An Alabama thrift's switch to a commercial bank charter could be the first of several such conversions in the state this year.
Pinnacle Bank in Jasper last month shed its federal savings bank charter to adopt a state commercial bank charter. At the same time it formed a holding company, Pinnacle Bancshares.
Wayne Curtis, superintendent of Alabama banks, said requests for applications to convert suggest at least four or five other thrifts will seek to do so this year, in anticipation of congressional attempts to dissolve the thrift charter.
"There's uncertainty about the future of the federal thrift charter- that's the main factor," Mr. Curtis said. "Many thrifts see perhaps a brighter future as a commercial bank than as a thrift."
There were no such conversions in the state last year, and two in 1995, he said.
Pinnacle pointed out that its new charter and holding company structure would let it buy back stock without tax costs it would have incurred as a federal savings bank.
The institution has been gradually building its commercial loan portfolio over the past few years. Pinnacle had $10.6 million of commercial loans on the books on Sept. 30-double the amount at yearend 1993.
"Pinnacle Bank can adjust to a new regulatory structure and to operate as a commercial bank on our own terms, rather than being required to convert at a later date," said president Robert B. Nolen Jr. in a written statement.
Mr. Curtis said he's encouraging other federal savings and loans and savings banks to discuss the benefits of a commercial bank charter with his department.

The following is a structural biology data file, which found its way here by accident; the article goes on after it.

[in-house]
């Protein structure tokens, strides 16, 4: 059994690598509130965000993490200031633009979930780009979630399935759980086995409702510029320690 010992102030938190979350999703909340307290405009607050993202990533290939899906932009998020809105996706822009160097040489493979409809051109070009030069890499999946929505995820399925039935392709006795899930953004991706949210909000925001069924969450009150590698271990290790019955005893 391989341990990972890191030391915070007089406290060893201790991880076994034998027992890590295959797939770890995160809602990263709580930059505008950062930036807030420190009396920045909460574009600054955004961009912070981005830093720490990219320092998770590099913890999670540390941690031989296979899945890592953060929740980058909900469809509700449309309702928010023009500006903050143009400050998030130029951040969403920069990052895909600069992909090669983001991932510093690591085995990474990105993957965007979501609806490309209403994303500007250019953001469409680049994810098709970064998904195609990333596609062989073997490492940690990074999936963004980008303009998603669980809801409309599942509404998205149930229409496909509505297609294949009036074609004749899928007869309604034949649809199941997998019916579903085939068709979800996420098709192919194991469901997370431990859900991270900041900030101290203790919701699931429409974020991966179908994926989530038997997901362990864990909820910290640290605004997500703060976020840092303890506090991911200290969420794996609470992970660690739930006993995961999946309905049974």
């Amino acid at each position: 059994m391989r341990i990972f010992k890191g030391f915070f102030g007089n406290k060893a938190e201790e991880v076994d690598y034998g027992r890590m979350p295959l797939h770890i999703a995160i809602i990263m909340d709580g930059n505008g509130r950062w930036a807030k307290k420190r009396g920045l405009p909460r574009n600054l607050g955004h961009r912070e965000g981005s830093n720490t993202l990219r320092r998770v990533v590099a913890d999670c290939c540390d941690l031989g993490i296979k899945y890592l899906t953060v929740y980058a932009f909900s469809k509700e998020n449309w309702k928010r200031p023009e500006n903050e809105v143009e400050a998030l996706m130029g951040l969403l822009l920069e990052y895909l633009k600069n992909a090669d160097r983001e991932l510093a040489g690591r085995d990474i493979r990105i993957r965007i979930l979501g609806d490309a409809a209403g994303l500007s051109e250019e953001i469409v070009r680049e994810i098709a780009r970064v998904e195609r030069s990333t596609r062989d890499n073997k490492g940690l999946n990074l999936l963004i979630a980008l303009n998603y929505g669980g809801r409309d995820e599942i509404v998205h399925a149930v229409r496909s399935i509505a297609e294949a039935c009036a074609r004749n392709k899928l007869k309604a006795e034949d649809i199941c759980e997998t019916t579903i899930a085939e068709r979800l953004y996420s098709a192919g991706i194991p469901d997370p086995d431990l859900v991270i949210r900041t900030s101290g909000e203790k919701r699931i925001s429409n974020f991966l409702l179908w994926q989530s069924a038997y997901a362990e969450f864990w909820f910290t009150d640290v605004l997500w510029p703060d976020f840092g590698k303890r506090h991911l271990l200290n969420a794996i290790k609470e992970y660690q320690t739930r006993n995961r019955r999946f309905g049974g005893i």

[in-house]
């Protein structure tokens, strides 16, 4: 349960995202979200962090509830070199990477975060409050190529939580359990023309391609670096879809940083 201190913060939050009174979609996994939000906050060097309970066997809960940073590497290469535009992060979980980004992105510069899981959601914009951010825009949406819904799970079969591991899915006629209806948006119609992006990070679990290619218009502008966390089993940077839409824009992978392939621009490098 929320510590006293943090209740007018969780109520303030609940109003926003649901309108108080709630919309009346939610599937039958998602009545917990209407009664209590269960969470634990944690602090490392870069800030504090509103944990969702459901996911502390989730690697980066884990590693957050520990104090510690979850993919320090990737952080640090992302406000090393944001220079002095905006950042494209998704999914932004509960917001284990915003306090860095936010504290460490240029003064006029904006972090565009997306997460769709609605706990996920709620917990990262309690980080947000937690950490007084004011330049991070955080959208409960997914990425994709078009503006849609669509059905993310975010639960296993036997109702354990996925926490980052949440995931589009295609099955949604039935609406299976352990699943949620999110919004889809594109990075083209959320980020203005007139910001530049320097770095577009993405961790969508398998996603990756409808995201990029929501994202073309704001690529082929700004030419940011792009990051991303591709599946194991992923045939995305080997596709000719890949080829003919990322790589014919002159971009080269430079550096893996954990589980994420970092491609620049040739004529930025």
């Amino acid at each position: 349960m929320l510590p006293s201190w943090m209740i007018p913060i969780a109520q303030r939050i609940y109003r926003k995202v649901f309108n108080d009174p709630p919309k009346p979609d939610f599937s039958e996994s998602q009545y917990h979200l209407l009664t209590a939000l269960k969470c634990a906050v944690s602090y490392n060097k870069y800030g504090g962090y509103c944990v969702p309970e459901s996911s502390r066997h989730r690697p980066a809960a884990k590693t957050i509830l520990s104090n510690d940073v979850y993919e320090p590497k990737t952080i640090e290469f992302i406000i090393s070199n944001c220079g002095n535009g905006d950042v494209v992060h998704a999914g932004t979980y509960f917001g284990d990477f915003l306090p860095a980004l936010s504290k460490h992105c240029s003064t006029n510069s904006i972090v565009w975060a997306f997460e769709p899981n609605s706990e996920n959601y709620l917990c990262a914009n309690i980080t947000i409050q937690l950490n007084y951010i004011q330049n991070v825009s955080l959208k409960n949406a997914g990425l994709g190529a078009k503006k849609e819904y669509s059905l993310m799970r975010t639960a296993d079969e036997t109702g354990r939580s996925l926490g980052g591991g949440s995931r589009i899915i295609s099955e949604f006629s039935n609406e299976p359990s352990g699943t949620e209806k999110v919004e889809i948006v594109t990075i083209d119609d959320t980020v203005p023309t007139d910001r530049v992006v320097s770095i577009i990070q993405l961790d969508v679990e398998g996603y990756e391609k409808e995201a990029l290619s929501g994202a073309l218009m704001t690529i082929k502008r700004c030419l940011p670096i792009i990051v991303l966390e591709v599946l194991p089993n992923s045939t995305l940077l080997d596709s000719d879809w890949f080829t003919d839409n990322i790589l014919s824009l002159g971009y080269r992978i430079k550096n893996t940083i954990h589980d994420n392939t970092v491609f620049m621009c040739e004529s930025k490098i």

"It's very easy to communicate and talk to us," he said. "People walk in my office every day."
Alabama is home to 181 commercial banks, of which 145 are state chartered. With Pinnacle's conversion, only 19 thrifts-all federally chartered-remain.
Charles G. Wolbach, chairman of the Southern Community Bankers, said the thrift trade group will remain in business despite its decreasing membership. He said that there the rush to convert has subsided, because many thrifts were satisfied with Congress' work to meld the Savings Association Insurance Fund and the Bank Insurance Fund.
"We feel as if the thrifts and bank charters are moving toward each other," Mr. Wolbach said. "At this point, it really doesn't matter which charter you have."
Mr. Wolbach, president and chief executive officer of First Federal Bank, Tuscaloosa, said it has no plans to convert.
"We are focusing on mortgage banking," he said. "Once there's a single charter, I think the issue will be moot."